Variation (Paratypes). Large individuals conform to the description of the holotype. Smaller individuals, d.d. 3.5 to 6 mm, do not have thickened skin over the oral surface so the plates are clearer. Oral shields are more rounded slightly wider than long. Jaws with three to four oral papillae which are slightly more rugose than in larger specimens. However in other characters, such as tentacle scale number and arrangement, smaller specimens resemble the larger, although the gap between the oral papillae and oral tentacle scales is more obvious. Oral shields triangular slightly more elongated and rounded. Dorsal arm plates on smaller specimens are triangular with a convex distal edge and are separated, not contiguous. Often just two tentacle scales The number of scales may be the result of a larger scale being split perhaps during development thus resulting in three scales not two.
Distribution and ecology. This species is only known from the type locality. It was collected from a coral thicket ( Dendrophylia cf. alternata , mostly dead branches with a few living polyps) at a single station on the flanks of Captain Arutyunov MV at a depth of 1390 m, together with Ophiactis abyssicola , Ophiacantha aristata and Amphioplus hexabrachiatus .
Etymology. This species is named after the area (Gulf of Cadiz) where it was first discovered; Gades is the old Roman name for Cadiz.
Remarks. Placing this species within Ophiopristis Verrill, 1899 represents a compromise and potentially expands the definition of the genus. There are a number of characters which appear to be unique. The emergent radial shields are unusual in the Ophiotominae and in Ophiopristis , the arrangement of the oral papillae and second oral tentacle scales are also distinct and finally the development of thickened integument has not been reported within species of the genus. However, such variation in the degree of skin covering the disk has also been noted for other ophiacanthids, for example Ophiolebes scorteus Lyman, 1878 , without resorting to the erection of a new genus. It is possible that this combination of characters within this species represents a new genus, however as Paterson (1985) and O’Hara and Stöhr (2006) point out, the genera within Ophiacanthidae are not well defined and so adding another would only serve to add to this problem. Ophiopristis gadensis sp. nov. share the following features with other species of the genus - the arm spines are slightly flattened with a rugose edge, the oral and second tentacle papillae are separated either physically or by shape and size, the tentacle scales are multiple in proximal arm segments. Ophiopristis can now be defined as: jaws longer than broad, flanked on each side by four or more oral papillae, second oral tentacle pore superficial opening near the surface of the jaw, armed with tentacle scales similar in size and shape to the oral papillae, sometimes confluent with oral papillae but in some separated; adoral shields long and narrow, separating the oral shield from the first lateral arm plate; disk covered with small scales carrying an elongated spinelet, often long, hollow and with pointed or furcate tips; radial shield usually concealed but maybe exposed; arm spines flattened, carrying a row of sharp points along each edge; tentacle pores armed with up to four tentacle scales on proximal first two to four pores decreasing to one to two large scales on segments thereafter.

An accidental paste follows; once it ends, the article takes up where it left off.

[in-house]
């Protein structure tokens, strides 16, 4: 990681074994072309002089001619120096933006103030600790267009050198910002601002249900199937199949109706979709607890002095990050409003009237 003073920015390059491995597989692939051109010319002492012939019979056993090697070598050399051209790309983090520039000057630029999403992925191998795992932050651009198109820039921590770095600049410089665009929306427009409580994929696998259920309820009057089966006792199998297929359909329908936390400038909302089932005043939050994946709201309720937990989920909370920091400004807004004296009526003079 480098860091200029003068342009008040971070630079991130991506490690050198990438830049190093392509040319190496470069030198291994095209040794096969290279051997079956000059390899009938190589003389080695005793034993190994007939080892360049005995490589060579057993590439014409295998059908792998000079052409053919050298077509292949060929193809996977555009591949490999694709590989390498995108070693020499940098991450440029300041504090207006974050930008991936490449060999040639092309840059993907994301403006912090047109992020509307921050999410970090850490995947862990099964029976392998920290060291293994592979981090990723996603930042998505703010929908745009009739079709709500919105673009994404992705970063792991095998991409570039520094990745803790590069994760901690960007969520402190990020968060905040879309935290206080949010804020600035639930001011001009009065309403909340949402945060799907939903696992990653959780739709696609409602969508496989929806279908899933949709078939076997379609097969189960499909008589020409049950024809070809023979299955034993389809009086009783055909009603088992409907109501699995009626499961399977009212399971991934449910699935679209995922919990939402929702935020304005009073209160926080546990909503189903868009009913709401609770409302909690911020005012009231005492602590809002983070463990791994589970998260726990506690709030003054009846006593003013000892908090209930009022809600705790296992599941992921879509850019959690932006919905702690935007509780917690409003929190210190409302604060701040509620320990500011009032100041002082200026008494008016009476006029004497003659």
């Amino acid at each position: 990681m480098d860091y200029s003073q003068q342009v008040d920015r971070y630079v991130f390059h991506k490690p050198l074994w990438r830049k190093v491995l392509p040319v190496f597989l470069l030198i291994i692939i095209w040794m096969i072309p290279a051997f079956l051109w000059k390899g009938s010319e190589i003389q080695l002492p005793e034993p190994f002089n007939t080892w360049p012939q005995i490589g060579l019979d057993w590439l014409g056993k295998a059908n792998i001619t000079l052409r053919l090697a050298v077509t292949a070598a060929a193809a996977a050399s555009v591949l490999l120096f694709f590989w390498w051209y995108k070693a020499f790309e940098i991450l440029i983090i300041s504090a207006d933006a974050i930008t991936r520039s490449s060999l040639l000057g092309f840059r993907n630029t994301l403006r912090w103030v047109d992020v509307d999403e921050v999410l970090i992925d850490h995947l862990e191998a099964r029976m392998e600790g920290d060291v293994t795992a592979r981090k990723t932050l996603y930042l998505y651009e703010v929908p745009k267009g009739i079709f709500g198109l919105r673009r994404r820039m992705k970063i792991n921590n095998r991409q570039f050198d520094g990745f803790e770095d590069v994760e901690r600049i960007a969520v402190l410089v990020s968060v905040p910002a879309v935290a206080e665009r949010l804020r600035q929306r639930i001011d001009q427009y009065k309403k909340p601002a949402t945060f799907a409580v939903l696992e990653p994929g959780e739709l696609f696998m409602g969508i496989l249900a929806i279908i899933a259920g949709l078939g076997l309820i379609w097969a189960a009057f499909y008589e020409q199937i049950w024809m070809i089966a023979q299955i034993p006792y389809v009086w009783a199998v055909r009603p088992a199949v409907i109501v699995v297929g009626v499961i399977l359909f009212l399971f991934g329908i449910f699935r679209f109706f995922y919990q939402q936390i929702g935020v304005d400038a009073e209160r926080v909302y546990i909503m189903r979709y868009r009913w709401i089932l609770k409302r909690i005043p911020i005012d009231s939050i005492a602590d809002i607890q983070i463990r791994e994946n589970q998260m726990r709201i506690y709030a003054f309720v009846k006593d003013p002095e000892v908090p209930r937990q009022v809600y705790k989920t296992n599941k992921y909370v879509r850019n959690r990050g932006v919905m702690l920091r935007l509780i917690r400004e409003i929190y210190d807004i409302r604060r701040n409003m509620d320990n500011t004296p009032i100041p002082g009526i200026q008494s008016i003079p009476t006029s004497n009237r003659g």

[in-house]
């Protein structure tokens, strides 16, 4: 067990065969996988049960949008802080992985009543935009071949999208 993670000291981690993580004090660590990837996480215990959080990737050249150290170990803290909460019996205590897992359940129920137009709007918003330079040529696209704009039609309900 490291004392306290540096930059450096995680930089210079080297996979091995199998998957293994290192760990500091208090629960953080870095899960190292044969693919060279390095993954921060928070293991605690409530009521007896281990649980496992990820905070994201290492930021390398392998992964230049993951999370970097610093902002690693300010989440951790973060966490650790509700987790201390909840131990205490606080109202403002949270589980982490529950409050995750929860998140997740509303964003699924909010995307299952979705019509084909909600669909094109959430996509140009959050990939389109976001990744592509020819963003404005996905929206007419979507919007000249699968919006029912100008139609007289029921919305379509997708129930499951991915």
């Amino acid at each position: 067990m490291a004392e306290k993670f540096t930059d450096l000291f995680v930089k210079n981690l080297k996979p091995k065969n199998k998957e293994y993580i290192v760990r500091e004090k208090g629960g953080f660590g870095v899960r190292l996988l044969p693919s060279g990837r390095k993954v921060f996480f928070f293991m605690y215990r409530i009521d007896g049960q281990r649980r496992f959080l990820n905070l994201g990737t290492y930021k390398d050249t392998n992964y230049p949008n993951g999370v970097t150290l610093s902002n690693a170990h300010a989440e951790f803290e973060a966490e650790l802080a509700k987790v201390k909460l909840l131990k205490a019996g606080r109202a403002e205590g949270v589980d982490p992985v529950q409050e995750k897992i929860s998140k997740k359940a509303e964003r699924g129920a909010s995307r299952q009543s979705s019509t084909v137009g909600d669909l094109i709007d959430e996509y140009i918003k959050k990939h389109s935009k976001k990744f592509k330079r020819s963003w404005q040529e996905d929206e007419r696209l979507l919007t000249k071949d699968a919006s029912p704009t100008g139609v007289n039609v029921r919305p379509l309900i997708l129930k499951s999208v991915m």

According to Stöhr and O’Hara (2007) there are eight species of Ophiopristis . O. gadensis sp. nov. differs in the type of disk spines which are more rugose and not smooth as in most of the other species; the presence in larger specimens of the thickened integument and the distinct separation between the oral papillae and the second oral tentacle scales. Ophiopristis gadensis sp. nov. is similar to O. dissidens Koehler, 1905 in having three tentacle scales on proximal tentacle pores but differs in that the disk spinelets are not smooth, glassy and hollow. A comparison of the species is given in Table 2.